Policy change letters are difficult to write because the change usually does not favor the client or employee, even if it is necessary. Policy-change letters, like any letters conveying negative news, require careful preparation and consideration. If you write the letter carefully, it can explain the rationale for the change and still retain the goodwill of the clients or employees.
Use your company letterhead. Because this letter is a legal notification of a policy change, it should look official and formal.
Type the full date. Skip a line space.
Type the recipient's name, organization, and address. If this letter is a mass mailing to all employees or all clients, you may either omit the name and address or use the mail merge feature in your word-processing program to automatically insert the name and address for each letter. Skip another line space.
Type "Dear Mr./Ms. (Name)" followed by a colon. If this is a mass letter, use a generic salutation such as "Dear Valued Customer" or "Dear Employee" instead. Skip another line space.
Begin the letter by explaining the problem that led to the policy change. Use any facts or statistics that will help convince the recipient. Always discuss the problem first in a negative message — if the recipient understands the problem, she will be more likely to accept your solution.
Explain the policy change in specific, clear language. Explain when the new policy will take effect, the consequences of not following the policy, and any details that the employee or client will need to carry out the change.
Thank the client or employee for her time and cooperation. Provide contact information for her to use if she has any questions about the policy.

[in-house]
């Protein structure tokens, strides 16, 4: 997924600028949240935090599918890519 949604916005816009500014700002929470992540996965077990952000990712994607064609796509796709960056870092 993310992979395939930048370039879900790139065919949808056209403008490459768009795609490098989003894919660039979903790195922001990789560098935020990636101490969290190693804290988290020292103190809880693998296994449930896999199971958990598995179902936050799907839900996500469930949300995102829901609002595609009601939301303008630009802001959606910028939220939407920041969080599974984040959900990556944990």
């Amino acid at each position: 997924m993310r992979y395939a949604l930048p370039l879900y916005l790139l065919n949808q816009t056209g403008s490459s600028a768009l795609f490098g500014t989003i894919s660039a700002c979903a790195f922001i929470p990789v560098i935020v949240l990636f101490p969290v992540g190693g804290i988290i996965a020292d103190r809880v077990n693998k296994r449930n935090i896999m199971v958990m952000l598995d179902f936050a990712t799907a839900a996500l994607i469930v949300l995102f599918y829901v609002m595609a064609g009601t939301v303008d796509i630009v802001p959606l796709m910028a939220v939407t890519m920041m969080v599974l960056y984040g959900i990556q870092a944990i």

Type "Sincerely," and skip three line spaces. Type your full name and title. Sign your name above your typed name.
Make a copy of the letter for your records, and provide another copy for your legal department. Mail the original letters. If the policy change is important or results from a change in a law, send the letters by certified mail so that you will have a record of when each recipient received their letter.
Keep the letter brief and polite. Do not over-explain negative news, which could create unintended loopholes in the policy change.
- Keep the letter brief and polite. Do not over-explain negative news, which could create unintended loopholes in the policy change.
Natalie Smith is a technical writing professor specializing in medical writing localization and food writing. Her work has been published in technical journals, on several prominent cooking and nutrition websites, as well as books and conference proceedings. Smith has won two international research awards for her scholarship in intercultural medical writing, and holds a PhD in technical communication and rhetoric.